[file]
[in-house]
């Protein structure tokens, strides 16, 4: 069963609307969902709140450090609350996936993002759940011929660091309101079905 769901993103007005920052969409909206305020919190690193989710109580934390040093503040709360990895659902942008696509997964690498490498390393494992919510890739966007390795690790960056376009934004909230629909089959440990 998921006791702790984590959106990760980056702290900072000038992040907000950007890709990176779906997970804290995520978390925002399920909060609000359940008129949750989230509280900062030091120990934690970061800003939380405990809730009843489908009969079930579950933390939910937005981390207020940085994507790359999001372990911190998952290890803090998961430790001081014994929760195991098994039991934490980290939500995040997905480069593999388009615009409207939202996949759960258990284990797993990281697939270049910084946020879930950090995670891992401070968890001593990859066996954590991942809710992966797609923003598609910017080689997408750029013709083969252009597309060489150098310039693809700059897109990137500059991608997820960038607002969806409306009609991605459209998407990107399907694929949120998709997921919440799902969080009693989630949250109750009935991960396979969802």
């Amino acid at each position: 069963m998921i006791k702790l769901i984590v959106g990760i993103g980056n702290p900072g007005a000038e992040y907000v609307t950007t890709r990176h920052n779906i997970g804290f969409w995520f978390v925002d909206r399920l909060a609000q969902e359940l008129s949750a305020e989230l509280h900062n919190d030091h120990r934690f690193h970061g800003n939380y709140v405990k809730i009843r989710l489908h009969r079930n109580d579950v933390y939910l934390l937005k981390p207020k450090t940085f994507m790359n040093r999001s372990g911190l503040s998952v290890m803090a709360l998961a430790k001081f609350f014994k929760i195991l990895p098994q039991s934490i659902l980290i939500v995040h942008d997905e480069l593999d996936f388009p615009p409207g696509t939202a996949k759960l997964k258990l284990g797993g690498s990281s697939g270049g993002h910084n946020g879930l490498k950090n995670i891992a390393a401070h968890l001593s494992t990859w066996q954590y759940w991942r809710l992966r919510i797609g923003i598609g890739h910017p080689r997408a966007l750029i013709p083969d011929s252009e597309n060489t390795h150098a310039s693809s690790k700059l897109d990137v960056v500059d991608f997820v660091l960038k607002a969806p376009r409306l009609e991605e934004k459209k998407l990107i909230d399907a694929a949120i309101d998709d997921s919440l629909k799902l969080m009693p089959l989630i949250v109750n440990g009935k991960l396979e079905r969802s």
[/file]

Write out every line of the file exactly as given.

[in-house]
């Protein structure tokens, strides 16, 4: 069963609307969902709140450090609350996936993002759940011929660091309101079905 769901993103007005920052969409909206305020919190690193989710109580934390040093503040709360990895659902942008696509997964690498490498390393494992919510890739966007390795690790960056376009934004909230629909089959440990 998921006791702790984590959106990760980056702290900072000038992040907000950007890709990176779906997970804290995520978390925002399920909060609000359940008129949750989230509280900062030091120990934690970061800003939380405990809730009843489908009969079930579950933390939910937005981390207020940085994507790359999001372990911190998952290890803090998961430790001081014994929760195991098994039991934490980290939500995040997905480069593999388009615009409207939202996949759960258990284990797993990281697939270049910084946020879930950090995670891992401070968890001593990859066996954590991942809710992966797609923003598609910017080689997408750029013709083969252009597309060489150098310039693809700059897109990137500059991608997820960038607002969806409306009609991605459209998407990107399907694929949120998709997921919440799902969080009693989630949250109750009935991960396979969802």
């Amino acid at each position: 069963m998921i006791k702790l769901i984590v959106g990760i993103g980056n702290p900072g007005a000038e992040y907000v609307t950007t890709r990176h920052n779906i997970g804290f969409w995520f978390v925002d909206r399920l909060a609000q969902e359940l008129s949750a305020e989230l509280h900062n919190d030091h120990r934690f690193h970061g800003n939380y709140v405990k809730i009843r989710l489908h009969r079930n109580d579950v933390y939910l934390l937005k981390p207020k450090t940085f994507m790359n040093r999001s372990g911190l503040s998952v290890m803090a709360l998961a430790k001081f609350f014994k929760i195991l990895p098994q039991s934490i659902l980290i939500v995040h942008d997905e480069l593999d996936f388009p615009p409207g696509t939202a996949k759960l997964k258990l284990g797993g690498s990281s697939g270049g993002h910084n946020g879930l490498k950090n995670i891992a390393a401070h968890l001593s494992t990859w066996q954590y759940w991942r809710l992966r919510i797609g923003i598609g890739h910017p080689r997408a966007l750029i013709p083969d011929s252009e597309n060489t390795h150098a310039s693809s690790k700059l897109d990137v960056v500059d991608f997820v660091l960038k607002a969806p376009r409306l009609e991605e934004k459209k998407l990107i909230d399907a694929a949120i309101d998709d997921s919440l629909k799902l969080m009693p089959l989630i949250v109750n440990g009935k991960l396979e079905r969802s």